On one hand, few people can say that they were flown out to California on an all-expense paid trip to appear on national television. Personally, I don't think that's a bad accomplishment. It most certainly puts me as part of a small national elite.
It does, for instance, seem to be a sign of some sort of success, something that an author could put on his resume as a sign of accomplishments.
On the other hand, here's what I've discovered. After four months, three people in my circle of acquaintances, not counting those I told, saw me and recognized me.
These were one of the barmaids at the Saw Mill, the local biker bar where I sometimes hang out, a plumber who I do aikido with, and a local bodybuilder who is the only person ever who has encouraged me to consider steroids. (This was done subtly, years ago, once and then dropped, and is no big thing, but just so you know there is some anecdotal evidence that there may be a linkage between steroid use and watching Manswers. For the record, I do not use steroids and never have. I am very proud though that I can bench press 230 pounds without steroids.)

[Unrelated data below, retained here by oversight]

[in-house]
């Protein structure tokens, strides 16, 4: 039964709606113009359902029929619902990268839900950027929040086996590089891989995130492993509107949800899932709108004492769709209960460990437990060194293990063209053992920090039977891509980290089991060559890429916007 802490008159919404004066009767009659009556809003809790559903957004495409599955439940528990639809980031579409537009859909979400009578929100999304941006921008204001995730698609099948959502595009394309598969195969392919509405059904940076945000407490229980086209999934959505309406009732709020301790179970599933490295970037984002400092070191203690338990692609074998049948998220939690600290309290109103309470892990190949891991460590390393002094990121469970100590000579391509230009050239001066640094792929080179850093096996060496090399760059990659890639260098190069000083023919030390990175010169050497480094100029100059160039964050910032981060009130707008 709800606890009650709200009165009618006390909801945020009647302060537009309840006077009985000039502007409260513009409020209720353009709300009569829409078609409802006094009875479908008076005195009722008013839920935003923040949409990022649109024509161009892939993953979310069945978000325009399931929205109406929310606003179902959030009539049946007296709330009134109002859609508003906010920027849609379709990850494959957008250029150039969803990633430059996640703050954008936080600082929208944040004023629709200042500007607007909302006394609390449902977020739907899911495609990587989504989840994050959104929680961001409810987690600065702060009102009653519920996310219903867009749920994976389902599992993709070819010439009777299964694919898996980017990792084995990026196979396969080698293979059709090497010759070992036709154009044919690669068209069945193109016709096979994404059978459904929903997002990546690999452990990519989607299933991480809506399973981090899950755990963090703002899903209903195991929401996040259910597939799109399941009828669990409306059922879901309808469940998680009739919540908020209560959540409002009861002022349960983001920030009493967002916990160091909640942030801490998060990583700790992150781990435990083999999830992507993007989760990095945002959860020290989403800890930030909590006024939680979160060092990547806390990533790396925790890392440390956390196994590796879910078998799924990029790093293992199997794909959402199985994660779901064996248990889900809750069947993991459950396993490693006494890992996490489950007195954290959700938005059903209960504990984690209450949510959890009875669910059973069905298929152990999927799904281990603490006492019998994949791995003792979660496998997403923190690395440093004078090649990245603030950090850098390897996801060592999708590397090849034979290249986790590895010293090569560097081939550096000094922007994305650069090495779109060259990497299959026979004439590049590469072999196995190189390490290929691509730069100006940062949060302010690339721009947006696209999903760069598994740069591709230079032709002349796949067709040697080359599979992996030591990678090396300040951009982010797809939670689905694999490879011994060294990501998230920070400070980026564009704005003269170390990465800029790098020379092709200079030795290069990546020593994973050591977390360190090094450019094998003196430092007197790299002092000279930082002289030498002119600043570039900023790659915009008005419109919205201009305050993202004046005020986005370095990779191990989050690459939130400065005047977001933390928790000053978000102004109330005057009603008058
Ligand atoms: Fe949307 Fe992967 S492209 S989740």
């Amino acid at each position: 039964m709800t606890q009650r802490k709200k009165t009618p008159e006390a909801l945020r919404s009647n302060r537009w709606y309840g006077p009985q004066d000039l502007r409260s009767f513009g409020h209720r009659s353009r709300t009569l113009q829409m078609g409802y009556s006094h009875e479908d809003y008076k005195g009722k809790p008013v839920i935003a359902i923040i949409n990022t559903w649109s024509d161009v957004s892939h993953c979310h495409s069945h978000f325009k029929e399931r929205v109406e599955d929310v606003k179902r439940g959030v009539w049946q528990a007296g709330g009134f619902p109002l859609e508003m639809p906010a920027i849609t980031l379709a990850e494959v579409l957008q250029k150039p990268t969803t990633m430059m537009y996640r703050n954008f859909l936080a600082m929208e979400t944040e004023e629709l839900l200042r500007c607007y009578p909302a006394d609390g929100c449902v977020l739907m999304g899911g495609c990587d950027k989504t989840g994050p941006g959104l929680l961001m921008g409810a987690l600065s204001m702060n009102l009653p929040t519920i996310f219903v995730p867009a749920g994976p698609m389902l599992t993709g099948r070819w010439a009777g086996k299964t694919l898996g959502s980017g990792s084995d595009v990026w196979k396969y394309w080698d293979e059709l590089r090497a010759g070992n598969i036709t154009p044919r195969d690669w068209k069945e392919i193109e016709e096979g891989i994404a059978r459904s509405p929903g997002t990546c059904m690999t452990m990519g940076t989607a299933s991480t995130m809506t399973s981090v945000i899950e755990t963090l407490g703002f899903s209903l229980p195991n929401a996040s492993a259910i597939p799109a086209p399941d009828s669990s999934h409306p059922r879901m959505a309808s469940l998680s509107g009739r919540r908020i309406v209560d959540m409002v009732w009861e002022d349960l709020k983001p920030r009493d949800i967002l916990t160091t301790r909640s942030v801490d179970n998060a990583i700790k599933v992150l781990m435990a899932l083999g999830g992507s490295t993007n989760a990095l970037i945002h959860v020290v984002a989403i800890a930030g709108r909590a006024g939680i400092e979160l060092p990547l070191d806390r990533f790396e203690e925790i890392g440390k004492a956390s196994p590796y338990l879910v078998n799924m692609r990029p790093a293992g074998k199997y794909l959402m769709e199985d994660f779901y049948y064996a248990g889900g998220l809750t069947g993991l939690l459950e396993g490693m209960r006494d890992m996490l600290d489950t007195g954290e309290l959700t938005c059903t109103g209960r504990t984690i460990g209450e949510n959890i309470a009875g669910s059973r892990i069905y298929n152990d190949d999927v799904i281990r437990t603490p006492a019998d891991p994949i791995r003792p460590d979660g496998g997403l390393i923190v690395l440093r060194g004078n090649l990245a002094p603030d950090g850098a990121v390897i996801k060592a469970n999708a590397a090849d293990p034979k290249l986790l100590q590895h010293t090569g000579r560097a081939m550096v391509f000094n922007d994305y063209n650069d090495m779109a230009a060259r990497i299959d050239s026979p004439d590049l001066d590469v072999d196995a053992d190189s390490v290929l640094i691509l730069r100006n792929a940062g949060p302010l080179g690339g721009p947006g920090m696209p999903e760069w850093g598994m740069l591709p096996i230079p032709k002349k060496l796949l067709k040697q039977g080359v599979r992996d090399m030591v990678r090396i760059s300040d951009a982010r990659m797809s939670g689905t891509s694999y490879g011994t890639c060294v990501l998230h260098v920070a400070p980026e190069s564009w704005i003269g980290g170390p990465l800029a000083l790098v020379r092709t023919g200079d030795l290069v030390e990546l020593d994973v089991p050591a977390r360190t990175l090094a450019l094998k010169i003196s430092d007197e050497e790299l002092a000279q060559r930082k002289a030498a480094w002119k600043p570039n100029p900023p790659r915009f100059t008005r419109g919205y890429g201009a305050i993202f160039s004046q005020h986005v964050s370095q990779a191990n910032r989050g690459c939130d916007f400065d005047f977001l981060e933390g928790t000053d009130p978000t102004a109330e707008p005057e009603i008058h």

I have come to realize that, interesting though each of these people may be, and they are in fact interesting, lively people who make the world more interesting just by being themselves, none of them really read many books. Although I enjoyed the Manswers appearance, and would do it again, Manswers viewers do not seem to be readers and to go there to promote a book does not seem to make much sense.
I did, however, get to see L.A. again and get good Mexican and Vietnamese food, both of which I enjoy and both of which are hard to get in the Capital District and got put up in a nice hotel and did something few people get a chance to do, make a fool of myself on national TV.
And should you wish to see it again:
THE MANSWERS APPEARANCE